Is it worth $10, $1,000 or $100,000? Here's what you need to know to find out:
We've all heard the story. Someone buys a painting at a yard sale for $3. The art sits in storage for years until one day that person moves or runs out of space. The painting is nearly thrown out as trash until, on a whim, the owner decides to take it to an appraiser. Miraculously, the appraiser says the painting is a long-lost piece of work by a famous artist worth $3 million — not $3!
It's a modern fairy tale akin to winning the lottery. While most appraisals yield predictable and modest results, this fantasy has taken hold of our imaginations. Now appraisals are trendy and even entertaining, as evidenced by the pop culture hit Antiques Roadshow. However, finding a respectable appraiser and getting an accurate appraisal is serious business. Doing it the wrong way could cost you, well, $3 million. Here are a few simple tips on the appraisal process.
There is no legal licensing for appraisers, but there are different levels of certification that can be obtained through two trade organizations Appraisers Association of America and American Society of Appraisers. The websites of these organizations are a good place to find names of respectable appraisers in your local area. Another resource are professionals who deal with appraisers on a regular basis, like trust managers or estate attorneys. The appraiser of goods should not be the buyer or seller of goods. No conflict of interest should exist. Most legitimate appraisers provide a service for a flat hourly fee that can vary from $100 in rural areas to $300 in urban areas. If you need the skills of a specialist appraiser, the hourly rate can get much higher. Although, there is no need to go to a specialist for most goods. The notable exceptions are high-value art, jewelry or antiquities. Never get a piece appraised over the internet. In order to make an accurate appraisal, the piece should be seen and handled. Also, it can be prudent to get several opinions if you have a mystery piece with the potential for significant value. Appraiser opinions can vary wildly depending on the good.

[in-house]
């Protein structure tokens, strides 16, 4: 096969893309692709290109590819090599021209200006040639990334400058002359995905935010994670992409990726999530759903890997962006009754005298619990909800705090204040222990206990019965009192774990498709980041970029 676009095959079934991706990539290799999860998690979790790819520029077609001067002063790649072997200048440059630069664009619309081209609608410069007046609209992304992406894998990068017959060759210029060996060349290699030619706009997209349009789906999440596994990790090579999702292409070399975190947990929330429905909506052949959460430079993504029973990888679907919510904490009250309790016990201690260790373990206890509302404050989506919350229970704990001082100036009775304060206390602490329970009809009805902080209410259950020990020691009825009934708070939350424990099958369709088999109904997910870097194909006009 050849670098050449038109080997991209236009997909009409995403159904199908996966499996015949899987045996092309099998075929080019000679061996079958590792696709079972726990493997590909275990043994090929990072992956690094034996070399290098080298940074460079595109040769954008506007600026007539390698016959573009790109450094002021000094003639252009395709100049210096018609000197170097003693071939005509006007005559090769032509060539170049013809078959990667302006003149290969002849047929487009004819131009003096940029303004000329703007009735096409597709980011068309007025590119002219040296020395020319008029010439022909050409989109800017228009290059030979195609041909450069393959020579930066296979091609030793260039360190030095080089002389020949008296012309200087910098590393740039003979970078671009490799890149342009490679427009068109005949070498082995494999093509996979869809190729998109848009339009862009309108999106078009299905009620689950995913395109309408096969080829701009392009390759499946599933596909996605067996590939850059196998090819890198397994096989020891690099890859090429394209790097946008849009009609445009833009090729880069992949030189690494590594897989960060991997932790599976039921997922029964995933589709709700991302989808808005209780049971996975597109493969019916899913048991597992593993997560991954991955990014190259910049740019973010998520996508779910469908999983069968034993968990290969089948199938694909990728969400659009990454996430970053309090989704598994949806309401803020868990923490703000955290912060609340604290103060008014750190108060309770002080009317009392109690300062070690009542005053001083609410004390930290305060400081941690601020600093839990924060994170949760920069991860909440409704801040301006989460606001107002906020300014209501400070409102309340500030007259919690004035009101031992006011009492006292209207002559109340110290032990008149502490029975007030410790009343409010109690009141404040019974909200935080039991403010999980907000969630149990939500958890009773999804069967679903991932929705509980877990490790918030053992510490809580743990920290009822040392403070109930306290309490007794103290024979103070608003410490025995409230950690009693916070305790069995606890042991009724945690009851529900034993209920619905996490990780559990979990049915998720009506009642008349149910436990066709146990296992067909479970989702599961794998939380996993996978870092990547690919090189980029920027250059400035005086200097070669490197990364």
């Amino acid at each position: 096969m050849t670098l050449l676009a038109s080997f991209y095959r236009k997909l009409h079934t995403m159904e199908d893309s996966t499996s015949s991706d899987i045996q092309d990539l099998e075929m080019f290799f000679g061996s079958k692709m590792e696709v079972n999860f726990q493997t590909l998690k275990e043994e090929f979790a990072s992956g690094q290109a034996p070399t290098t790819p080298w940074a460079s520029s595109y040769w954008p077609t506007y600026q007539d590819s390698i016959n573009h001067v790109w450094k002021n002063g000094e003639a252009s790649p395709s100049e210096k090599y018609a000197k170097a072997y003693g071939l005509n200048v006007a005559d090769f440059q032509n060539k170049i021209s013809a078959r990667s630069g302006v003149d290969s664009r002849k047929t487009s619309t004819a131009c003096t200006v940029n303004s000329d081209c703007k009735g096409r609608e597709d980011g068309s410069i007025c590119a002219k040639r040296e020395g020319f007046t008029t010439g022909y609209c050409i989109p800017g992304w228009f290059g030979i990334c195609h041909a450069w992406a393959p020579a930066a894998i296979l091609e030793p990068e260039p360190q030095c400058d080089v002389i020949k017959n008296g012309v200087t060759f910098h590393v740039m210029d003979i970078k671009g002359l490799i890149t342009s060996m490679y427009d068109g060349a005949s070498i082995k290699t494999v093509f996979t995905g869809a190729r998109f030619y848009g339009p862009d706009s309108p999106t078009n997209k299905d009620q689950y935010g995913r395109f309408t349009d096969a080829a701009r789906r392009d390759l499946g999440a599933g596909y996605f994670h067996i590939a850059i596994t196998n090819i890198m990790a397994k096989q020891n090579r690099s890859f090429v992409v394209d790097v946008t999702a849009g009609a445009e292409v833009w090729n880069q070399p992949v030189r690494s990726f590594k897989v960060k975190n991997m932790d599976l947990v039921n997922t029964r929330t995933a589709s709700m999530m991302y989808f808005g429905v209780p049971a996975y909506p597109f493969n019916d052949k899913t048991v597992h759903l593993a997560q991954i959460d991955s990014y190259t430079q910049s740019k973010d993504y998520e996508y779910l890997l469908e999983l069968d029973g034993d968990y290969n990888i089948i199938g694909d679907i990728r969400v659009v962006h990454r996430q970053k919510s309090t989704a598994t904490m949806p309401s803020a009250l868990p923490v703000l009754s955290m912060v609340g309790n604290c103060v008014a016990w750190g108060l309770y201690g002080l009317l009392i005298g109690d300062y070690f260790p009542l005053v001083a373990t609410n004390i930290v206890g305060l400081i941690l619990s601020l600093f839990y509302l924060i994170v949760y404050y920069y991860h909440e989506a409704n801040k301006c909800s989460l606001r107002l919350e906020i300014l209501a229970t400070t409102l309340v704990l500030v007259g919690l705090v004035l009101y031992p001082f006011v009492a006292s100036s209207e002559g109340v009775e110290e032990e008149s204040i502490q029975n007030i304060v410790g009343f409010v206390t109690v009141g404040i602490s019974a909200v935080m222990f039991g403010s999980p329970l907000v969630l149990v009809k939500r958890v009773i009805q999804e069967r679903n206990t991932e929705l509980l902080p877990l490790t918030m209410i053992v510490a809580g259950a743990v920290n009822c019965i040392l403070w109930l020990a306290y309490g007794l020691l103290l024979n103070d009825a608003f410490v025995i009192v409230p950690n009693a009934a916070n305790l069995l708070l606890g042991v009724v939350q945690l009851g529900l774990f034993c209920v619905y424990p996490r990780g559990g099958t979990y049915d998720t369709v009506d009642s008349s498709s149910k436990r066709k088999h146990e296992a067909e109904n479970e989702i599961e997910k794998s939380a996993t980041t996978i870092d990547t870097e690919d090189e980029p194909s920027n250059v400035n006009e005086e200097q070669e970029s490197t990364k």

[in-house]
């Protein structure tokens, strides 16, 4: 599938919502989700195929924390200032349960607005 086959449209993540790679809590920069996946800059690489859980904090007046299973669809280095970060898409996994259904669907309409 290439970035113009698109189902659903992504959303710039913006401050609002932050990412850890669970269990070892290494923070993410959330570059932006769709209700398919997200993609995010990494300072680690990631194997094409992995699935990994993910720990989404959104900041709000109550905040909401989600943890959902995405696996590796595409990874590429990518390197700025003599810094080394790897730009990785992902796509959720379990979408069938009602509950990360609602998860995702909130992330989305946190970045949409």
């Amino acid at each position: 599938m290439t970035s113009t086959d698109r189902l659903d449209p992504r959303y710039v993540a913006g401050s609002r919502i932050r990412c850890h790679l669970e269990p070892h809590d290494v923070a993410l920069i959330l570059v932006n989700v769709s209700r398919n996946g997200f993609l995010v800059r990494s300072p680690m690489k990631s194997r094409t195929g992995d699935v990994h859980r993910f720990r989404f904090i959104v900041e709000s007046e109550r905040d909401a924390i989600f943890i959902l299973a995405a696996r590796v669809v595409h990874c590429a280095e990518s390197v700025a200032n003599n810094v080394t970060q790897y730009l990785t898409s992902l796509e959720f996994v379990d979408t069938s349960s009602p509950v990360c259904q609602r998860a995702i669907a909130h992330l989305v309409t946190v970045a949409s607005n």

Before the appraisal, get a written estimate of how long it will take to complete and what the appraisal will cost. The value of a good can change based on the purpose of an appraisal. Therefore, it's important your appraiser knows the reason for the appraisal, like whether you want to sell something or insure it or donate it to charity. Do not try to "fix" an item before it's appraised. Often the scratches and dents of piece are tell-tale signs of it's value or the "flaws" carry vary themselves. When you receive your official appraisal, make sure you get it in writing. The written appraisal should follow the industry-standard guidelines outlined by the Appraisers Association of America. Finally, an appraisal is only good for 3 to 5 years because the value of items are constantly changing. For example, artwork value can shift dramatically within 24 hours due to an artist's death or a recent acquisition by a museum or gallery. If you plan on selling a good, it's best to get an appraisal directly before you put it on the market.
Does anyone have other good advice?
Image: Arizona Foothills Magazine